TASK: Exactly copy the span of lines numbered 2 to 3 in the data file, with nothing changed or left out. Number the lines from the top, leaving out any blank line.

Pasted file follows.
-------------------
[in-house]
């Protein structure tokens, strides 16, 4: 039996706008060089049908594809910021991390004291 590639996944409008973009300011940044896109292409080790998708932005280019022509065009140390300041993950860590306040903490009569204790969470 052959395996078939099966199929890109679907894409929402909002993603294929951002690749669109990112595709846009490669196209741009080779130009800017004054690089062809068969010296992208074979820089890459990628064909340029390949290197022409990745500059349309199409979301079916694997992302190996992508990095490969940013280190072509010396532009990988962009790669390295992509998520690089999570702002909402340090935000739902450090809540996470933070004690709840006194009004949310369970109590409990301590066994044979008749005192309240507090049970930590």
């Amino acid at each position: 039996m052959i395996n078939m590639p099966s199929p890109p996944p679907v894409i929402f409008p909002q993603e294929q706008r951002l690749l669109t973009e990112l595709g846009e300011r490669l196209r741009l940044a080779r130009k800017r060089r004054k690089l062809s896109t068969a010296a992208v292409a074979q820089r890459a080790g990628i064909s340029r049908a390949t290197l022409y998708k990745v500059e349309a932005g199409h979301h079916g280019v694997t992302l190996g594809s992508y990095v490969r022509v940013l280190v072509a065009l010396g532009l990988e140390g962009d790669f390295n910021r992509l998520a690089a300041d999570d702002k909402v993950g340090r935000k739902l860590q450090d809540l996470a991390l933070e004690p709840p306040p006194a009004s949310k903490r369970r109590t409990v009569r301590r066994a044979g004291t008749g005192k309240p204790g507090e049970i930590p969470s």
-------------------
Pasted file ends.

């Protein structure tokens, strides 16, 4: 039996706008060089049908594809910021991390004291 590639996944409008973009300011940044896109292409080790998708932005280019022509065009140390300041993950860590306040903490009569204790969470 052959395996078939099966199929890109679907894409929402909002993603294929951002690749669109990112595709846009490669196209741009080779130009800017004054690089062809068969010296992208074979820089890459990628064909340029390949290197022409990745500059349309199409979301079916694997992302190996992508990095490969940013280190072509010396532009990988962009790669390295992509998520690089999570702002909402340090935000739902450090809540996470933070004690709840006194009004949310369970109590409990301590066994044979008749005192309240507090049970930590």
């Amino acid at each position: 039996m052959i395996n078939m590639p099966s199929p890109p996944p679907v894409i929402f409008p909002q993603e294929q706008r951002l690749l669109t973009e990112l595709g846009e300011r490669l196209r741009l940044a080779r130009k800017r060089r004054k690089l062809s896109t068969a010296a992208v292409a074979q820089r890459a080790g990628i064909s340029r049908a390949t290197l022409y998708k990745v500059e349309a932005g199409h979301h079916g280019v694997t992302l190996g594809s992508y990095v490969r022509v940013l280190v072509a065009l010396g532009l990988e140390g962009d790669f390295n910021r992509l998520a690089a300041d999570d702002k909402v993950g340090r935000k739902l860590q450090d809540l996470a991390l933070e004690p709840p306040p006194a009004s949310k903490r369970r109590t409990v009569r301590r066994a044979g004291t008749g005192k309240p204790g507090e049970i930590p969470s």